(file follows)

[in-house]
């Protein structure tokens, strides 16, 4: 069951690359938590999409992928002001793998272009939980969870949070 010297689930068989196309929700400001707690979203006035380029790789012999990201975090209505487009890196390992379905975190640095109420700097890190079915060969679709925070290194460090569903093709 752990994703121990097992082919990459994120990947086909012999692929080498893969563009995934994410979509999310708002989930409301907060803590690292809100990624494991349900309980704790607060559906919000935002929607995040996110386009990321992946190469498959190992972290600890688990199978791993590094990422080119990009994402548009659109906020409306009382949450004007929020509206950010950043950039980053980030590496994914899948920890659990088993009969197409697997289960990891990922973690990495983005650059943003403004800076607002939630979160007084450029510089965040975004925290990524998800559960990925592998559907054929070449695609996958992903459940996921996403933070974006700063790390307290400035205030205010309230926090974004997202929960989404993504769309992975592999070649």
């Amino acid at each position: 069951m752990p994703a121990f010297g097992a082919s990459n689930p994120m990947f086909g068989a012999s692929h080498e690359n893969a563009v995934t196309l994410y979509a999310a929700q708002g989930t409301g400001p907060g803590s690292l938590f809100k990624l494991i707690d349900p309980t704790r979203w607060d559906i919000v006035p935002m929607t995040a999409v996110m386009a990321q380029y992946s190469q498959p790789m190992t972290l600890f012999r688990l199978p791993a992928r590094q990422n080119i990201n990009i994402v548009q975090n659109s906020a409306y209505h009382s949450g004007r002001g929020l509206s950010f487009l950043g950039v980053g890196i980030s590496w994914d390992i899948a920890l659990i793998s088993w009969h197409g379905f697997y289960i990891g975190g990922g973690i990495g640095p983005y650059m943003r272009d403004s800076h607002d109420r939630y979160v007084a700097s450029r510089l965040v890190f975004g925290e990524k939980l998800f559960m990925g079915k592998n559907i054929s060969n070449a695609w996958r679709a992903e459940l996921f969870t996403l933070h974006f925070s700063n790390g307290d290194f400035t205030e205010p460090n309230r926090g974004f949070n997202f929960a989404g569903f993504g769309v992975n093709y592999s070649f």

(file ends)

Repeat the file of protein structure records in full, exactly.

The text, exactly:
[in-house]
């Protein structure tokens, strides 16, 4: 069951690359938590999409992928002001793998272009939980969870949070 010297689930068989196309929700400001707690979203006035380029790789012999990201975090209505487009890196390992379905975190640095109420700097890190079915060969679709925070290194460090569903093709 752990994703121990097992082919990459994120990947086909012999692929080498893969563009995934994410979509999310708002989930409301907060803590690292809100990624494991349900309980704790607060559906919000935002929607995040996110386009990321992946190469498959190992972290600890688990199978791993590094990422080119990009994402548009659109906020409306009382949450004007929020509206950010950043950039980053980030590496994914899948920890659990088993009969197409697997289960990891990922973690990495983005650059943003403004800076607002939630979160007084450029510089965040975004925290990524998800559960990925592998559907054929070449695609996958992903459940996921996403933070974006700063790390307290400035205030205010309230926090974004997202929960989404993504769309992975592999070649």
């Amino acid at each position: 069951m752990p994703a121990f010297g097992a082919s990459n689930p994120m990947f086909g068989a012999s692929h080498e690359n893969a563009v995934t196309l994410y979509a999310a929700q708002g989930t409301g400001p907060g803590s690292l938590f809100k990624l494991i707690d349900p309980t704790r979203w607060d559906i919000v006035p935002m929607t995040a999409v996110m386009a990321q380029y992946s190469q498959p790789m190992t972290l600890f012999r688990l199978p791993a992928r590094q990422n080119i990201n990009i994402v548009q975090n659109s906020a409306y209505h009382s949450g004007r002001g929020l509206s950010f487009l950043g950039v980053g890196i980030s590496w994914d390992i899948a920890l659990i793998s088993w009969h197409g379905f697997y289960i990891g975190g990922g973690i990495g640095p983005y650059m943003r272009d403004s800076h607002d109420r939630y979160v007084a700097s450029r510089l965040v890190f975004g925290e990524k939980l998800f559960m990925g079915k592998n559907i054929s060969n070449a695609w996958r679709a992903e459940l996921f969870t996403l933070h974006f925070s700063n790390g307290d290194f400035t205030e205010p460090n309230r926090g974004f949070n997202f929960a989404g569903f993504g769309v992975n093709y592999s070649f």